On Friday 21 June, Telenor celebrated its 16 years of existence in Thailand with a reception and cultural event at its Norwegian headquarters in Fornebu, western part of Oslo.
The Norwegian telecoms giant Telenor first started expanding into Asia via Thailand 16 years ago. Telnor’s chief executive Jon Fredrik Baksaas confirmed that its regional headquarters in Bangkok is an Asian hub and gateway of sorts, with word due soon on whether Telenor also can start operating in Thailand’s neighbouring Myanmar.
“This is the very core of Telenor,” Baksaas told guests who included diplomats, government officials, politicians and business executives, “and it took us to Thailand.”
Baksaas, who served as co-host with Thailand’s ambassador to Norway, Theerakun Niyom, noted that mobile phones were “hardly visible” in Thailand or elsewhere when “persistent” Telenor executives foresaw that mobile communications “would be something for everyone, not just the elite.” The Thai mobile company in which Telenor now holds a major stake, Dtac, now has nearly 27 million customers (more than five times Norway’s total population) and, Baksaas said, “has become the biggest mobile concern in the Telenor group.”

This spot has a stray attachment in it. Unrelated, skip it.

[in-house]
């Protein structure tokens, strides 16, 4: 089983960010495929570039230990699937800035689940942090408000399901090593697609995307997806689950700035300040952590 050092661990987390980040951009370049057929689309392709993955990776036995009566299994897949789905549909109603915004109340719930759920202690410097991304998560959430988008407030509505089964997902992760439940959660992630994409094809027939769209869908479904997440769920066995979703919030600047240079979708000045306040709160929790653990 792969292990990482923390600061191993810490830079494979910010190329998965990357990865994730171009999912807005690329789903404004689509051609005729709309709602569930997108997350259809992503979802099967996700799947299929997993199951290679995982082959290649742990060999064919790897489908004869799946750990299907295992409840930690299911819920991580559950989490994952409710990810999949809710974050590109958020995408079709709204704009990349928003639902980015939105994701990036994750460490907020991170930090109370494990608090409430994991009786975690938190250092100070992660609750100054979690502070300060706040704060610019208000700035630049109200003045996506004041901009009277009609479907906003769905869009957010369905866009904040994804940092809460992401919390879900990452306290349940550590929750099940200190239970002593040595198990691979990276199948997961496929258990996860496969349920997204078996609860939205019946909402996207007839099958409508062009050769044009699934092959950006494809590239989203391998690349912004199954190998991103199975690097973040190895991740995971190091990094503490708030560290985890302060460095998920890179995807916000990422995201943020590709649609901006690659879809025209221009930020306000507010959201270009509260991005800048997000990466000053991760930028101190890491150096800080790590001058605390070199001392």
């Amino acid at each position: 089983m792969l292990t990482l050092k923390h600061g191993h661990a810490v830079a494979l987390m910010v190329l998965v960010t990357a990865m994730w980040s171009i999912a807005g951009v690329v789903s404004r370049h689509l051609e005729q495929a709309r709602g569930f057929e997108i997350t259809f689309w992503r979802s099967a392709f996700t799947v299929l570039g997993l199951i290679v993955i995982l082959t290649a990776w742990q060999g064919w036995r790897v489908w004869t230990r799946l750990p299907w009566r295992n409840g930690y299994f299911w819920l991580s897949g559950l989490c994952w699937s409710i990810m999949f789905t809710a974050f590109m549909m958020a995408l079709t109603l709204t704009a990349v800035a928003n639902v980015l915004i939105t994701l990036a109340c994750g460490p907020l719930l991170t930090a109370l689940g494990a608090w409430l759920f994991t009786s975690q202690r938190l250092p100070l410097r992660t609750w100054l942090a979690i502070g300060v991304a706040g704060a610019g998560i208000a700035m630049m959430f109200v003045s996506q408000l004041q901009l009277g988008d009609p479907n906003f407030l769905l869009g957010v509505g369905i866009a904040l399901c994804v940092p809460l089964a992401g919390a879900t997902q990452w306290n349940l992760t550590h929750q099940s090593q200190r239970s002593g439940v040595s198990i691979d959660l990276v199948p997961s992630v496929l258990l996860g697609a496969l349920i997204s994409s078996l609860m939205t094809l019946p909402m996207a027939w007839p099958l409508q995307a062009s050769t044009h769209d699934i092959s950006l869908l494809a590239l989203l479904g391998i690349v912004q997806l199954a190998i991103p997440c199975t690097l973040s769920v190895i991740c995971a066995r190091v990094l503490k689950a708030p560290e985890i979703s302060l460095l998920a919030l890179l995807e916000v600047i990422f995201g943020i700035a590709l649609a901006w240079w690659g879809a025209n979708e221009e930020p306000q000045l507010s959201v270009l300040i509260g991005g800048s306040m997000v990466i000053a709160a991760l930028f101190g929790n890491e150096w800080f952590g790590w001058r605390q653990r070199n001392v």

“When I first met Fredrik, I told him Telenor is doing a good job in connecting people in Thailand,” Ambassador Niyom said in his opening remarks at the midday reception on Friday. “But there are so many ways to connect people, also through culture.”
The ambassador, who’s been involved in organizing several other Thai cultural events since arriving in Oslo early last year, was clearly proud to introduce the renowned Sbun-nga Chiang Mai Performance Troupe, recognized for its folk and contemporary dances, music and costumes.
As guests mingled, sampled Thai food prepared by the chef at the Thai Embassy in Oslo and settled in for the show, Telenor expects that it won’t be long before more than half of the Norwegian company’s revenues will be generated in Asia. The company is now hoping to expand its operation into Myanmar.